CLOSE partnership working between Dyfed-Powys Police, Gwent Police, Natural Resources Wales, local authorities, Brecon Beacons National Park and LandMarc saw off three raves this Easter.
23 potential sites across Carmarthenshire, Ceredigion, Pembrokeshire and Powys were patrolled over the bank holiday weekend, in an operation known as Flamenco.
As part of #OpFlamenco, police urged members of the public to report suspicious activity immediately, so gatherings could be disrupted before they grew.
An event in the Brechfa forestry, Carmarthenshire, was thwarted when Natural Resources Wales staff spotted a suspicious bag of stones, and ribbons tied to gates and hedges, designed as a signpost. Police seized the items and the gathering was cancelled.
One resident in Gwynne Fawr, Powys, reported vehicles arriving in the valley, allowing three Dyfed-Powys Police units and a Gwent Police unit to attend and disperse five vehicles from the area.
A gathering of 14 vehicles was moved from the Tal-Y-Bont on Usk reservoir, Powys, after a report from a Welsh Water Ranger alerted police. A sound system was packed away but a number of people were made to stay in a layby because they were too intoxicated to drive away.
On Twitter, PS 298 Owen Dillon said: “Dispersed a small gathering at the Takybont on Usk [sic] reservoir after call from @DwrCymru then turned vehicles back from Gwynne Fawr assisted by @gwentpolice to disrupt their plans. Officers left to cover the road. #OpFlamenco.”
Illegal raves are extremely disruptive for communities and cause damage to farmland and the countryside. Dai Rees, land management team leader from Natural Resources Wales, said:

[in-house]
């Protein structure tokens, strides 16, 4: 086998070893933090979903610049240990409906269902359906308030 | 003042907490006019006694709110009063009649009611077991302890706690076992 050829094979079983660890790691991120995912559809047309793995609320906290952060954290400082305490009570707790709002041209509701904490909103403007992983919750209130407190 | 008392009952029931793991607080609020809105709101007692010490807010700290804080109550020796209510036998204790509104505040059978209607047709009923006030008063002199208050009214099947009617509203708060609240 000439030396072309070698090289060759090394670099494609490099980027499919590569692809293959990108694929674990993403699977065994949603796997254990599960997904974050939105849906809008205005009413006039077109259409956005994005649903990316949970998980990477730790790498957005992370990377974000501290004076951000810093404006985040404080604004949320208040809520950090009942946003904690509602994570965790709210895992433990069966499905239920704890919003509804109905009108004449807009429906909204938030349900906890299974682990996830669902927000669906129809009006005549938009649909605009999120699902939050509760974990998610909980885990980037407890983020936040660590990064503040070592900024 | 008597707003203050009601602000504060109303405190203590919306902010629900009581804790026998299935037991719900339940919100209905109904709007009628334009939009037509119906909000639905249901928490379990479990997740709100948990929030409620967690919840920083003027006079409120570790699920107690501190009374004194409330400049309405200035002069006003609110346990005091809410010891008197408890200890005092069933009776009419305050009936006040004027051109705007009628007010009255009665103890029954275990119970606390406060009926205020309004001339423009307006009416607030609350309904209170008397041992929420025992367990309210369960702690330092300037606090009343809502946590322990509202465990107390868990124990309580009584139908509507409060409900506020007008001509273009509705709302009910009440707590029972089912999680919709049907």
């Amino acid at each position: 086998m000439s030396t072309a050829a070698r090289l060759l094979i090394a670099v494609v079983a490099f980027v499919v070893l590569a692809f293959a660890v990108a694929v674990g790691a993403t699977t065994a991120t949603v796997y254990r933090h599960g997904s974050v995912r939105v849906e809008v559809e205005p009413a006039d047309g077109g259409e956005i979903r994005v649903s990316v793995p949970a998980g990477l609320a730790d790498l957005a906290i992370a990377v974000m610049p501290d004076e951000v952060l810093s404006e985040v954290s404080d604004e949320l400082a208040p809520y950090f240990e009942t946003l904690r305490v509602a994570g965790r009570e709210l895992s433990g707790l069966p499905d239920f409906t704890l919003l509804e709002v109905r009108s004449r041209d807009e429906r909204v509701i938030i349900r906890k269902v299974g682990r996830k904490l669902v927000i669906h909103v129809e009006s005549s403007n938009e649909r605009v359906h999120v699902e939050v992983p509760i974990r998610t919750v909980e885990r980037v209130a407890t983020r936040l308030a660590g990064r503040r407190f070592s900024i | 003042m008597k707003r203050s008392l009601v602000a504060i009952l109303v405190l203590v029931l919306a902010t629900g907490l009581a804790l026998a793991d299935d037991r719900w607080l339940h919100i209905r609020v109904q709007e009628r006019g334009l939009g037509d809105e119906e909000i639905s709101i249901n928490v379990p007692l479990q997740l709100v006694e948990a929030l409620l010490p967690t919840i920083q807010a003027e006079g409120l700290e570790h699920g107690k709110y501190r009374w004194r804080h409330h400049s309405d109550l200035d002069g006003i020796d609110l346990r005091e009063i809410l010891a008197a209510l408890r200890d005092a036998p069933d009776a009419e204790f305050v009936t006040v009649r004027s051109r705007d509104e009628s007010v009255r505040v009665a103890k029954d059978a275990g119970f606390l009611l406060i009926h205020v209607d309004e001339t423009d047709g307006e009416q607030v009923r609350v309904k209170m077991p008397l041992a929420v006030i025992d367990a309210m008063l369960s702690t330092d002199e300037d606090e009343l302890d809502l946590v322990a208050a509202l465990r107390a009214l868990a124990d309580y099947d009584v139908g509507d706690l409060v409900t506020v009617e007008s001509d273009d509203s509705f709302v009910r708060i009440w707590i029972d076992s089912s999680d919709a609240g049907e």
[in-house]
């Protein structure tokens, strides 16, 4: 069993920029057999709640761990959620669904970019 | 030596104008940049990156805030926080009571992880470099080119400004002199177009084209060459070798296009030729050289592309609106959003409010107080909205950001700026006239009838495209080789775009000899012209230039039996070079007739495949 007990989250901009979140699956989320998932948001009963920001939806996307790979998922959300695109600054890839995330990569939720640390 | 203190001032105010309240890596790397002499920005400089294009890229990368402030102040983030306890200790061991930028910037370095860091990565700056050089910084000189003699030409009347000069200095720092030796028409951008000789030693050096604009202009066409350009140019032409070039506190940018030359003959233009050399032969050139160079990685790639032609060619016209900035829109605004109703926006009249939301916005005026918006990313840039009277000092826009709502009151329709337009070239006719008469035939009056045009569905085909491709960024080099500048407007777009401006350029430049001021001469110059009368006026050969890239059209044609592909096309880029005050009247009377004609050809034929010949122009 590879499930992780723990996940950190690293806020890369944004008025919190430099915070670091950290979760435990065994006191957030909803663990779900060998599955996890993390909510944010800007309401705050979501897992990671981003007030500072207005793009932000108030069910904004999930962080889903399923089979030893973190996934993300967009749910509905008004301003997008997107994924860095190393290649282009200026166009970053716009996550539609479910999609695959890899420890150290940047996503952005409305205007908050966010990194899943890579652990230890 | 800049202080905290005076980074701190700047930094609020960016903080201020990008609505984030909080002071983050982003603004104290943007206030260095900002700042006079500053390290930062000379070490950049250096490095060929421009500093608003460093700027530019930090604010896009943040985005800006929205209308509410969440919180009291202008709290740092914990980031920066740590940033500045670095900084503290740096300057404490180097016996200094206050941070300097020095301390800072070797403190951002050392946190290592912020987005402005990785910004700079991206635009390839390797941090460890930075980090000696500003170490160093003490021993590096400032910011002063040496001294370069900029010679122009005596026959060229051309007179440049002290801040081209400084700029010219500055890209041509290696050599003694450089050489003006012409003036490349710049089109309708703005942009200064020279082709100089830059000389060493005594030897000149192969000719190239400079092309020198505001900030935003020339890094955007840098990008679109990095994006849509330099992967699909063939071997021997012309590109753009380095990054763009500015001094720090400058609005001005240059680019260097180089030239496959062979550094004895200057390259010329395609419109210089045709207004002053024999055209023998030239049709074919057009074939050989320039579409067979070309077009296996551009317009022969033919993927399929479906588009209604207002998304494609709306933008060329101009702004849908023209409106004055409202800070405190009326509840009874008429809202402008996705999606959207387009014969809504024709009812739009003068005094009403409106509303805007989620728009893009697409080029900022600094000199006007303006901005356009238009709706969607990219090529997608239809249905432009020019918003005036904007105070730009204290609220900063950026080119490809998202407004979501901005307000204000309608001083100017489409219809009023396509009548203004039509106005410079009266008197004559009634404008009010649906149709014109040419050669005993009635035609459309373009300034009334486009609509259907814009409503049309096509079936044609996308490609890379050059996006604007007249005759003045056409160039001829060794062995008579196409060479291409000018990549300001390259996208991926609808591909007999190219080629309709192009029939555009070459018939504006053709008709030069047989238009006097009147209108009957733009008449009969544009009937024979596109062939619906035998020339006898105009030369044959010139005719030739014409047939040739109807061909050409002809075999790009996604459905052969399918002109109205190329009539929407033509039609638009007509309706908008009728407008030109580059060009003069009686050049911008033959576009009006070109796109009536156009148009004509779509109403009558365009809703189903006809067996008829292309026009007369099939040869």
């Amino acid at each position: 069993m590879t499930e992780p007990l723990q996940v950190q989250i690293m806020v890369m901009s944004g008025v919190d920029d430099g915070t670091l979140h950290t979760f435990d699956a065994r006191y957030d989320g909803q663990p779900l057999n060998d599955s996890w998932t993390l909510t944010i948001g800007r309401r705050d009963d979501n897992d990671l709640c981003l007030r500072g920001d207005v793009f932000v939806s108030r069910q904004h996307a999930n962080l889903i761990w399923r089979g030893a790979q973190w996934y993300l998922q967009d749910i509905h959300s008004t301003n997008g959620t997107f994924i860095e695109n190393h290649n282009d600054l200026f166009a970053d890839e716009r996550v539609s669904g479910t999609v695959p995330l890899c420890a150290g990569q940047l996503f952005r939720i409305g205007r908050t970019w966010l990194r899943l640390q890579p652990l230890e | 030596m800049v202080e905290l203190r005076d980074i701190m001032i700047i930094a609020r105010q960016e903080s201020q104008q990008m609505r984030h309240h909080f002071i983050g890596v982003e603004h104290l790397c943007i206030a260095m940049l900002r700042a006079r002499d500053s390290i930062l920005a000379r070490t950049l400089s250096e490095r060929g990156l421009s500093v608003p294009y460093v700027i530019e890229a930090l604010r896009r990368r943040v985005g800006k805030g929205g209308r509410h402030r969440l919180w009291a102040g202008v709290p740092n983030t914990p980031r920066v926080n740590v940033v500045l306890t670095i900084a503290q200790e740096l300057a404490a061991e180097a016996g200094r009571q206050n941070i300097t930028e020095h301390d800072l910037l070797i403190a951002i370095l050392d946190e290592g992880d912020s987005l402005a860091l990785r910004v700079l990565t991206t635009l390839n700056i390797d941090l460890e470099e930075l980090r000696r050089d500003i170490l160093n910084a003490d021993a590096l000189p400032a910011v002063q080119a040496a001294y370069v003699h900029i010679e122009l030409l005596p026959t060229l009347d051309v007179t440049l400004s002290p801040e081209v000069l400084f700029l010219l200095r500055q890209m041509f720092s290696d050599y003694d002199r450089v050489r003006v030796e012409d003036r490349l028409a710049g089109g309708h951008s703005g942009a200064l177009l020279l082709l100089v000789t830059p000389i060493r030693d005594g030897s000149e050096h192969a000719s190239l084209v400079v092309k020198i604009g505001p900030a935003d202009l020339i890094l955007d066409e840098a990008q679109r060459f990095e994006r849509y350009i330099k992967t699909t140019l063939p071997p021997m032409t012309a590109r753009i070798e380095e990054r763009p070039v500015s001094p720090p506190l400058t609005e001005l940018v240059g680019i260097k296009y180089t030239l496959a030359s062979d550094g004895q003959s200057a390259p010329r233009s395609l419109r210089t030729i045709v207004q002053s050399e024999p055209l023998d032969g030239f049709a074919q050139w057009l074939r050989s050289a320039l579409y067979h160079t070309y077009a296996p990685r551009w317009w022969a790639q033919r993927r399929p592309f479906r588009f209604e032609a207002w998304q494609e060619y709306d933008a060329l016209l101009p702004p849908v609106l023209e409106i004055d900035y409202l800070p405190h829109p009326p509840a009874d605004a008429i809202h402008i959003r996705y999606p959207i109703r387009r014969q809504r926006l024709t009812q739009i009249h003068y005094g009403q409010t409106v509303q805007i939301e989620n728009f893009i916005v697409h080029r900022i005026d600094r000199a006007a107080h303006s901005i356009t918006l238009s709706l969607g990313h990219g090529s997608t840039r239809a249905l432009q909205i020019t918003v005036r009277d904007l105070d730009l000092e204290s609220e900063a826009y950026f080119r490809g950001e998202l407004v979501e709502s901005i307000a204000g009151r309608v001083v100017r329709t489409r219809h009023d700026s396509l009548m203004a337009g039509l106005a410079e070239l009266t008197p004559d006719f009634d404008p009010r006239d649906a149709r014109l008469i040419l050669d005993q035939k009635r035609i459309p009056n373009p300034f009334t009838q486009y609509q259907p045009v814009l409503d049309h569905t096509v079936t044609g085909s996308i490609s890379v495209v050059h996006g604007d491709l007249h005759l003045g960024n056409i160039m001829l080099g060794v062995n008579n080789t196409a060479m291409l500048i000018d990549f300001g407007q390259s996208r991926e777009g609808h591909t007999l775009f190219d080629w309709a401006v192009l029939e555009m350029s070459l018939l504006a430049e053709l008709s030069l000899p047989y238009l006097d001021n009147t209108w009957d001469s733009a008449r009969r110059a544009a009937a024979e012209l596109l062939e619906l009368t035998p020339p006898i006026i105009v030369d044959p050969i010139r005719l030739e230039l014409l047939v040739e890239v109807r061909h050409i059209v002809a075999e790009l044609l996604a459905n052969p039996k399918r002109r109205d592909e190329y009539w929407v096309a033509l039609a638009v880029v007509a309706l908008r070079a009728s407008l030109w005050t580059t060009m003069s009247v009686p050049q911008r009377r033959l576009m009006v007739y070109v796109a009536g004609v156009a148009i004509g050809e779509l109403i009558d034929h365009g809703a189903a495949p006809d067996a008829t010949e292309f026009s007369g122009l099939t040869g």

“Our forests and countryside should be available for everyone to enjoy but illegal raves can damage the environment, impact on wildlife and leave it in a dangerous state for other people.
“These events cause misery for visitors and local communities, and we’re already taking measures to make it more difficult for people to organise them on our land. But spotting the signs early and reporting them is also really important and means that we can take action early to stop large gatherings forming.
“Working together with the Police and local communities has proved invaluable and we continue to encourage people to report anything suspicious to the Police on 101.”
In a Tweet, Temporary Deputy Chief Constable of Dyfed-Powys Police, Claire Parmenter, thanked the police officers and staff who worked on the operation, saying:
“Thank you to all the Dyfed-Powys Police officers and staff that have worked over the Easter break, some excellent proactivity and several illegal raves prevented through partnership working and intelligence sharing, diolch.”
Efforts to crack down on the events are continuing in the coming months, working to tackle the issues that unlicensed events bring, such as:
· Safety concerns: people are under the influence of drink and drugs with no first aid or medical facilities at hand. It is difficult and sometime impossible to get ambulances to casualties.
· Drink and drug driving.
· Rubbish and human waste left at sites and the subsequent hygiene issues this brings.
· Risk of fires.
· Criminal damage and theft.
· Illegal drug dealing.
· Underage drinking.